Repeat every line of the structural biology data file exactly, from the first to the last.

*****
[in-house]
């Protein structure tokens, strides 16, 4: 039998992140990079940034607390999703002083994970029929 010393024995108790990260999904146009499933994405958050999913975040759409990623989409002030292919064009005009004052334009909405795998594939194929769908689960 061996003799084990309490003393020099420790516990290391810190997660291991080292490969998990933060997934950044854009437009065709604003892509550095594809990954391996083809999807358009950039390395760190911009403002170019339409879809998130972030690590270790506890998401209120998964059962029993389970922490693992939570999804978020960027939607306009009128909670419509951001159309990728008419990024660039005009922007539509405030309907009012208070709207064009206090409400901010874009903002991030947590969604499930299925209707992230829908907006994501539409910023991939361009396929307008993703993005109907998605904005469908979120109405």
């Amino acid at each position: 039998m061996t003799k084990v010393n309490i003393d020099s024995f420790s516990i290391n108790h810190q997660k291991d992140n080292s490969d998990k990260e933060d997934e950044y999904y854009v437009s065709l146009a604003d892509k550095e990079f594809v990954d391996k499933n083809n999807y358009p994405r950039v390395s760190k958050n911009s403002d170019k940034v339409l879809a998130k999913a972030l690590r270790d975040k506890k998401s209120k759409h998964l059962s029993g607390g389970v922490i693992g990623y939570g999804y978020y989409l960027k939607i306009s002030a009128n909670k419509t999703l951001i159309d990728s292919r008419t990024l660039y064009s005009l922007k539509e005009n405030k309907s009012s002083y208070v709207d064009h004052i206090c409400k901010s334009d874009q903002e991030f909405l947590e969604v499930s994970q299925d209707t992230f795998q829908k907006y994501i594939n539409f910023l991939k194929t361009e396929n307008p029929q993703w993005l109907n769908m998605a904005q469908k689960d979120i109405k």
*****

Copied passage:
[in-house]
């Protein structure tokens, strides 16, 4: 039998992140990079940034607390999703002083994970029929 010393024995108790990260999904146009499933994405958050999913975040759409990623989409002030292919064009005009004052334009909405795998594939194929769908689960 061996003799084990309490003393020099420790516990290391810190997660291991080292490969998990933060997934950044854009437009065709604003892509550095594809990954391996083809999807358009950039390395760190911009403002170019339409879809998130972030690590270790506890998401209120998964059962029993389970922490693992939570999804978020960027939607306009009128909670419509951001159309990728008419990024660039005009922007539509405030309907009012208070709207064009206090409400901010874009903002991030947590969604499930299925209707992230829908907006994501539409910023991939361009396929307008993703993005109907998605904005469908979120109405």
């Amino acid at each position: 039998m061996t003799k084990v010393n309490i003393d020099s024995f420790s516990i290391n108790h810190q997660k291991d992140n080292s490969d998990k990260e933060d997934e950044y999904y854009v437009s065709l146009a604003d892509k550095e990079f594809v990954d391996k499933n083809n999807y358009p994405r950039v390395s760190k958050n911009s403002d170019k940034v339409l879809a998130k999913a972030l690590r270790d975040k506890k998401s209120k759409h998964l059962s029993g607390g389970v922490i693992g990623y939570g999804y978020y989409l960027k939607i306009s002030a009128n909670k419509t999703l951001i159309d990728s292919r008419t990024l660039y064009s005009l922007k539509e005009n405030k309907s009012s002083y208070v709207d064009h004052i206090c409400k901010s334009d874009q903002e991030f909405l947590e969604v499930s994970q299925d209707t992230f795998q829908k907006y994501i594939n539409f910023l991939k194929t361009e396929n307008p029929q993703w993005l109907n769908m998605a904005q469908k689960d979120i109405k």